By Selina Wellbelove – 15 Nov 2021
Vaccinated patients with blood cancers experiencing breakthrough COVID-19 infections remain at high risk for severe or critical disease and death, new research shows.
Furthermore, it was found that patients with lymphomas were more at risk than those with other haematological malignancies.
The study, led by Dr Livio Pagano, from the Università Cattolica del Sacro Cuore in Rome, Italy, is the first to report data on the incidence of breakthrough COVID-19 infection in blood cancer patients.
The research team looked at data from EPICOVIDEHA, an international open web-based registry for patients with haematological malignancies infected with SARS-CoV-2.
The findings, outlined in a letter to Blood, show that out of 3,801 total cases in the registry there were 113 reports of SARS-CoV-2 infection post-vaccination in people with blood cancers, with more than three-quarters occurring in those who had received two doses of vaccine.
Within the breakthrough group, 79 (60%) had a severe or critical infection, and 75 (66%) were admitted to hospital. Of those hospitalised, 16 (21%) were admitted into an intensive care unit, of which 10 required mechanical ventilation.
After a follow-up of 30 days post COVID-19 diagnosis, 14 patients had died (12% of the infected patients), with the virus listed as the main or secondary cause of death for all but one of the patients. Interestingly, the researchers said they found no statistical difference in terms of mortality between partially or fully vaccinated patients (15% vs 12%) and between patients achieving a serological response to vaccine vs non responders (13% vs 16%).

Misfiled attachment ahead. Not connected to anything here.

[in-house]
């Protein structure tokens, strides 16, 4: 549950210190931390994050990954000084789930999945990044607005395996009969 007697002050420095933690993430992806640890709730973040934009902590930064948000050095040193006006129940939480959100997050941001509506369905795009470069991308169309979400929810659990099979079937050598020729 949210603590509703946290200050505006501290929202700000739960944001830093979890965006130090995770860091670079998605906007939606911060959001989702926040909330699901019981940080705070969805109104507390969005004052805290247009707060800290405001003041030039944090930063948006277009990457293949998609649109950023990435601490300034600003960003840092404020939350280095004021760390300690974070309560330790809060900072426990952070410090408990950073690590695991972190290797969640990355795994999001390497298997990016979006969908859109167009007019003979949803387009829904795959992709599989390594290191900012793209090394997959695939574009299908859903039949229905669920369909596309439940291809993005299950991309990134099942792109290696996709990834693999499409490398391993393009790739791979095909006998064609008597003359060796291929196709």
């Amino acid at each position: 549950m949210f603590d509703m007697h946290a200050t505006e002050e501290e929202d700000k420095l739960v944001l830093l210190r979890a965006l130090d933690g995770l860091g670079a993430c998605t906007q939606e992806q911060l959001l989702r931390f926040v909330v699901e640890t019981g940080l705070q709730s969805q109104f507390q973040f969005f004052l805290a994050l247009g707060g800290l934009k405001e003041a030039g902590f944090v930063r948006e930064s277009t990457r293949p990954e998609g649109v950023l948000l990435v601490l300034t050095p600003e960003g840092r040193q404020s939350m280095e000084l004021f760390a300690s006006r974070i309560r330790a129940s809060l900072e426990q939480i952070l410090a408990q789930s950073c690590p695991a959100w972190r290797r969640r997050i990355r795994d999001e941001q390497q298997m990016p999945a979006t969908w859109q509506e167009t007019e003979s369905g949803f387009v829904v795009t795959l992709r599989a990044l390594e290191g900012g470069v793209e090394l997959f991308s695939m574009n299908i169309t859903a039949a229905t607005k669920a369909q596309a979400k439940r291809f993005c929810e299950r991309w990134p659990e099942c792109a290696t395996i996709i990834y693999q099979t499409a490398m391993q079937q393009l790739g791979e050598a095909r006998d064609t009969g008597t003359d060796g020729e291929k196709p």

“Importantly, the overall mortality observed in our patients, although lower than in the pre-vaccination period (around 31%), remained high (12.4%),” the authors wrote. “This percentage, on one hand, remains quite worrying for haematologists, but on the other hand should be interpreted as a significant achievement following the spread of vaccination programs around the world.”
The authors also found that COVID-19 vaccine response was also linked the type of blood cancer; more than 80% of patients with breakthrough infection had underlying lymphoproliferative malignancies, such as chronic lymphoid leukaemia, non-Hodgkin’s lymphoma, acute lymphoblastic leukaemia, Hodgkin’s lymphoma, and multiple myeloma. On the other hand, people with myeloproliferative disorders were the least likely to develop COVID-19 post vaccination.
“Unfortunately, people with lymphomas are more likely to have suppressed immune systems and to develop infections, and it is no different for COVID-19,” Dr Pagano noted. “In future studies we will look at the efficacy of additional vaccine doses to understand if they can reduce infection in our patients, especially those with lymphoproliferative disorders.”
The authors stressed that their observations are preliminary and based on limited data. Nevertheless, “the key message is that we must make a great effort to vaccinate as many people as we can,” said Dr Pagano. “We can’t only vaccinate our patients with haematologic malignancies; it is also important to vaccinate their caregivers so we can form a barrier of protection around them, because their own immunity from the vaccine is not enough.”